Naomi said to her daughter-in-law, “May he be blessed by Yahweh, who has not abandoned his kindness to the living and to the dead.”

– Ruth 2:20

Despite the claim that she wanted to be called “Mara”, Naomi quickly realizes that God is still providing for her, and will continue to provide for her and Ruth through the redemptive figure of Boaz.

Why is the story of Ruth & Naomi important?

Redemption is one of the key themes of the book of Ruth.

That God takes care of us and knows our needs, we understand with the example of the sparrow.

“Aren’t two sparrows sold for an assarion coin? Not one of them falls to the ground apart from your Father’s will.  But the very hairs of your head are all numbered.  Therefore don’t be afraid. You are of more value than many sparrows.”

– Matthew 10: 29-30

But redemption goes a bit deeper than God simply looking out for us.  In fact, Redeemer is one of the names of God, referenced in a number of places including Psalms, the prophets, and Job.

“But as for me, I know that my Redeemer lives.
In the end, he will stand upon the earth.”

– Job 19:25

For more in-depth about how God is our redeemer, we can look towards Boaz another day. 

Meanwhile, let’s finish up Naomi’s story.

Naomi redeemed as well as Ruth

In the end, God delivers both Naomi, one of his people of Israel, as well as Ruth the Moabitess.  The women of town say that a “son is born to Naomi” when Ruth gives birth to Obed.  They also praise Yahweh for his mercy.

Quote from Ruth 4:14

So it goes from Naomi to Ruth to Obed to Jesse to David.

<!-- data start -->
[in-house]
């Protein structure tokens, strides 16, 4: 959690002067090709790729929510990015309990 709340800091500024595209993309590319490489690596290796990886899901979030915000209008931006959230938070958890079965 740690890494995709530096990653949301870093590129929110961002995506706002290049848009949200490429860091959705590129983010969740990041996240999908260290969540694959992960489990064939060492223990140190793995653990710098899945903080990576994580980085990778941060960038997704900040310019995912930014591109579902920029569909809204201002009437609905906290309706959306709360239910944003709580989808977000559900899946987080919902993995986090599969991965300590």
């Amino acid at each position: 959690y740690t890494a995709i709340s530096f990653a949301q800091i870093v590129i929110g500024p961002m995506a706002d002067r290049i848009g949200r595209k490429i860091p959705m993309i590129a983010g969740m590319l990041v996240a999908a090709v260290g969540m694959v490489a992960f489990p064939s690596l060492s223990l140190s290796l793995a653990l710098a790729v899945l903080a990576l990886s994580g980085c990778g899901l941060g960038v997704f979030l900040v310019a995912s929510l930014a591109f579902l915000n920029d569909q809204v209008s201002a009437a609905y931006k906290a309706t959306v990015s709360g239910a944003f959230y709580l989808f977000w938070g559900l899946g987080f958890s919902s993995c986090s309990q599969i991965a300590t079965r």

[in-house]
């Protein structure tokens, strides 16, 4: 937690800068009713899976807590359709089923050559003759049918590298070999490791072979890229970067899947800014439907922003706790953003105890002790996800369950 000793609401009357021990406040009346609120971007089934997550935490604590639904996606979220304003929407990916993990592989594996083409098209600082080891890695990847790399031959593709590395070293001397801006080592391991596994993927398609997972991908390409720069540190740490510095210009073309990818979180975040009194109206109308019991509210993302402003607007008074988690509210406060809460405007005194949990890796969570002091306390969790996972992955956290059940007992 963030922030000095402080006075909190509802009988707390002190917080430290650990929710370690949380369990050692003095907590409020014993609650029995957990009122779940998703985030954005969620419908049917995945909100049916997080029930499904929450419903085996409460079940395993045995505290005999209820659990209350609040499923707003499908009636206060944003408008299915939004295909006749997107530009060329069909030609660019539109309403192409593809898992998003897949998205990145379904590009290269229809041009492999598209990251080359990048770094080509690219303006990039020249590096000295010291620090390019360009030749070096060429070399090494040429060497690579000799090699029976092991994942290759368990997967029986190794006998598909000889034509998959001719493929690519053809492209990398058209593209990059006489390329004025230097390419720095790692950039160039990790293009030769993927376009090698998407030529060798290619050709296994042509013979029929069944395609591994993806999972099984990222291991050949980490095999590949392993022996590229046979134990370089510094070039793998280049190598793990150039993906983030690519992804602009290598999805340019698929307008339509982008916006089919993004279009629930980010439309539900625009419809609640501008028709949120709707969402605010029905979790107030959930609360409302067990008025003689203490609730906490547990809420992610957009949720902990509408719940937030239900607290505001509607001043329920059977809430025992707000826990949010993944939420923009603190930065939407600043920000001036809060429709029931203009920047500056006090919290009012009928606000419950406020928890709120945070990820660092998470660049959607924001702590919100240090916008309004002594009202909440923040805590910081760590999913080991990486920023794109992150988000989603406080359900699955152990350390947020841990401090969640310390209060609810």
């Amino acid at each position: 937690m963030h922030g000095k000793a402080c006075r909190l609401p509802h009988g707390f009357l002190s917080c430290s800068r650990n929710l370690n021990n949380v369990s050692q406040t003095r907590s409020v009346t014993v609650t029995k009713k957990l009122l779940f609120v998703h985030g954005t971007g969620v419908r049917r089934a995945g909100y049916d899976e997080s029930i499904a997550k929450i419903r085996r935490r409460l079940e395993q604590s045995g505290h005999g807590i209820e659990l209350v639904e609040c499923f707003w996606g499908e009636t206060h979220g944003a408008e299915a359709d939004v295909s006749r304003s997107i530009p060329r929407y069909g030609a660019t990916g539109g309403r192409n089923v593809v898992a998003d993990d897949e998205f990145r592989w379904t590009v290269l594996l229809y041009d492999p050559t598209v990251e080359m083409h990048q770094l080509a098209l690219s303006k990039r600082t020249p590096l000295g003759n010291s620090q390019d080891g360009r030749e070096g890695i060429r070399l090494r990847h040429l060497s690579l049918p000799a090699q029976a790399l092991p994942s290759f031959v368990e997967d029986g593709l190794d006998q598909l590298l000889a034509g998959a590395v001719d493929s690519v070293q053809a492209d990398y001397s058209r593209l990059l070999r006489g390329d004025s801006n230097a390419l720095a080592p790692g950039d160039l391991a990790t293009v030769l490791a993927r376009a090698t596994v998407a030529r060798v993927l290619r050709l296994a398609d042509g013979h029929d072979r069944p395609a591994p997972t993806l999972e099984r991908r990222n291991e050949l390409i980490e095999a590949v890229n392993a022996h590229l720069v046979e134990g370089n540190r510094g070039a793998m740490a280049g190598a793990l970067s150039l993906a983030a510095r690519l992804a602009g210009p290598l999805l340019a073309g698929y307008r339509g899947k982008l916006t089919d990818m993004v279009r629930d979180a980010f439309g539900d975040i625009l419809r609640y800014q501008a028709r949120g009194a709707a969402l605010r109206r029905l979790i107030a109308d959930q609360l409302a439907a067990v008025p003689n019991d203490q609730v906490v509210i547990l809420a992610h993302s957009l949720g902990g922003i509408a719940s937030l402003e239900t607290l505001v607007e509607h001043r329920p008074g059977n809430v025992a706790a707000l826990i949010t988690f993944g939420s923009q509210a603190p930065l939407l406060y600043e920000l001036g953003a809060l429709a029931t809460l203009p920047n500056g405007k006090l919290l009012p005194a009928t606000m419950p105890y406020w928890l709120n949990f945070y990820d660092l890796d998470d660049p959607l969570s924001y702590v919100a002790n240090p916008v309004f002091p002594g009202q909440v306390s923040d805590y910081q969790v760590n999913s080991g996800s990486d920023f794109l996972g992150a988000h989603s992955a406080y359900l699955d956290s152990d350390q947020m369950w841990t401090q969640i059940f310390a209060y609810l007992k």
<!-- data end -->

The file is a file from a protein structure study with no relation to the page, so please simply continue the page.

Naomi is the great-great-grandmother to King David.

Ruth & Naomi Scripture Coloring Page

I’ve given you a lot of scriptures from Naomi’s story in the book of Ruth.  By far, that key one is Ruth 1:16.

I’ve practiced my hand-lettering with that scripture.  I think I need more practice.

This lettering practice page encourages me to keep practicing!

I encourage you to write out your favorite scripture from the book of Ruth.  If you would rather color it in, I’ve got two downloadable versions of it if you like coloring pages. 

Simple on page 1 or busy version on page 2.  Depending on your style.

Ruth Coloring Page 1.16sDownload

Enjoying walking with Naomi

I enjoy Naomi’s part in the story of Ruth.  I find her encouraging for several reasons.

  • She’s lost everything, but God is still there for her, even if she forgets that temporarily.
  • I think she’s a good role model.  I hope to be a good mother-in-law someday.
  • She doesn’t seem to wallow around feeling sorry for herself.  Even though she has some serious problems, she seems to deal with them, trying to move on to a solution.

That last one in particular resonates with me. Sometimes our circumstances can feel pretty overwhelming. But no sense in worrying about what you can’t change.

Coming from a recovering worrier, these are important reminders for me. Get on with it. Baby steps towards things you can change—that seems to be more productive than worrying about that which you cannot change!

So I take baby steps. Naomi’s walk makes me hopeful and reminds me to remember that “my Redeemer liveth” and He is with me in my journey.

I hope you have enjoyed walking with Naomi from the book of Ruth.  There’s always more to think about the more you think about it, isn’t there?

For more study

What does Naomi mean? What does Mara mean?

From Behind the Name

From Jerusalem Prayer Team

What is the Redeemer: “GOEL”?

From Names For God